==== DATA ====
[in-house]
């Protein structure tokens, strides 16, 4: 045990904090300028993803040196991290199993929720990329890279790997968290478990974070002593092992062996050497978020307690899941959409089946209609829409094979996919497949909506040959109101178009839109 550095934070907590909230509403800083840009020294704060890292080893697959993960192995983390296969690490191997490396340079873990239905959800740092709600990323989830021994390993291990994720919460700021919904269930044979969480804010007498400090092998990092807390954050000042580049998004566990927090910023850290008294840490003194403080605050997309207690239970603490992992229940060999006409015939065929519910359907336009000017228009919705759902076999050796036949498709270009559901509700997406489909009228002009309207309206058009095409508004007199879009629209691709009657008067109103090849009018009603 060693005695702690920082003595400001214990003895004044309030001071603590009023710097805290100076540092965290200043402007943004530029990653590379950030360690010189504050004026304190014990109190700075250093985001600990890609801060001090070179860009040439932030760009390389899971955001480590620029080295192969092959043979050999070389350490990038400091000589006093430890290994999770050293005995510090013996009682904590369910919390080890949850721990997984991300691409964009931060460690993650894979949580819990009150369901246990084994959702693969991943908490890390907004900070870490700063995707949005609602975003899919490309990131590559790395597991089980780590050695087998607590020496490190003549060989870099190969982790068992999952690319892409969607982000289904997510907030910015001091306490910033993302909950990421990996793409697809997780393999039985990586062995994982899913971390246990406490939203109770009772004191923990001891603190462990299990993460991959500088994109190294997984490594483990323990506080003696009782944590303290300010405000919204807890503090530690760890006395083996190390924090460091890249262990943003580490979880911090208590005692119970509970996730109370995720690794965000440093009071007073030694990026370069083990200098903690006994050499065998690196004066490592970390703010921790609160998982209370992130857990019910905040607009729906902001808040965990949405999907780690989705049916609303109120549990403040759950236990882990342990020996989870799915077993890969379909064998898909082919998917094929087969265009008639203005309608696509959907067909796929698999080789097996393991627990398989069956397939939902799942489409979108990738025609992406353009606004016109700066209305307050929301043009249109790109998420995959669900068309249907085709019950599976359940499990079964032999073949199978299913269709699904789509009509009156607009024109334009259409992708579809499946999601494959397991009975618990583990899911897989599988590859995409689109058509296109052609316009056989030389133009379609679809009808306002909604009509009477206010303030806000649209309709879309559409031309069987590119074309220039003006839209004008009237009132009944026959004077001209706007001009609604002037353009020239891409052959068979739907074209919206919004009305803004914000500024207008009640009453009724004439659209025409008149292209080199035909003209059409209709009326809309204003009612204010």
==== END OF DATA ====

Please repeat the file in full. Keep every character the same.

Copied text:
[in-house]
């Protein structure tokens, strides 16, 4: 045990904090300028993803040196991290199993929720990329890279790997968290478990974070002593092992062996050497978020307690899941959409089946209609829409094979996919497949909506040959109101178009839109 550095934070907590909230509403800083840009020294704060890292080893697959993960192995983390296969690490191997490396340079873990239905959800740092709600990323989830021994390993291990994720919460700021919904269930044979969480804010007498400090092998990092807390954050000042580049998004566990927090910023850290008294840490003194403080605050997309207690239970603490992992229940060999006409015939065929519910359907336009000017228009919705759902076999050796036949498709270009559901509700997406489909009228002009309207309206058009095409508004007199879009629209691709009657008067109103090849009018009603 060693005695702690920082003595400001214990003895004044309030001071603590009023710097805290100076540092965290200043402007943004530029990653590379950030360690010189504050004026304190014990109190700075250093985001600990890609801060001090070179860009040439932030760009390389899971955001480590620029080295192969092959043979050999070389350490990038400091000589006093430890290994999770050293005995510090013996009682904590369910919390080890949850721990997984991300691409964009931060460690993650894979949580819990009150369901246990084994959702693969991943908490890390907004900070870490700063995707949005609602975003899919490309990131590559790395597991089980780590050695087998607590020496490190003549060989870099190969982790068992999952690319892409969607982000289904997510907030910015001091306490910033993302909950990421990996793409697809997780393999039985990586062995994982899913971390246990406490939203109770009772004191923990001891603190462990299990993460991959500088994109190294997984490594483990323990506080003696009782944590303290300010405000919204807890503090530690760890006395083996190390924090460091890249262990943003580490979880911090208590005692119970509970996730109370995720690794965000440093009071007073030694990026370069083990200098903690006994050499065998690196004066490592970390703010921790609160998982209370992130857990019910905040607009729906902001808040965990949405999907780690989705049916609303109120549990403040759950236990882990342990020996989870799915077993890969379909064998898909082919998917094929087969265009008639203005309608696509959907067909796929698999080789097996393991627990398989069956397939939902799942489409979108990738025609992406353009606004016109700066209305307050929301043009249109790109998420995959669900068309249907085709019950599976359940499990079964032999073949199978299913269709699904789509009509009156607009024109334009259409992708579809499946999601494959397991009975618990583990899911897989599988590859995409689109058509296109052609316009056989030389133009379609679809009808306002909604009509009477206010303030806000649209309709879309559409031309069987590119074309220039003006839209004008009237009132009944026959004077001209706007001009609604002037353009020239891409052959068979739907074209919206919004009305803004914000500024207008009640009453009724004439659209025409008149292209080199035909003209059409209709009326809309204003009612204010």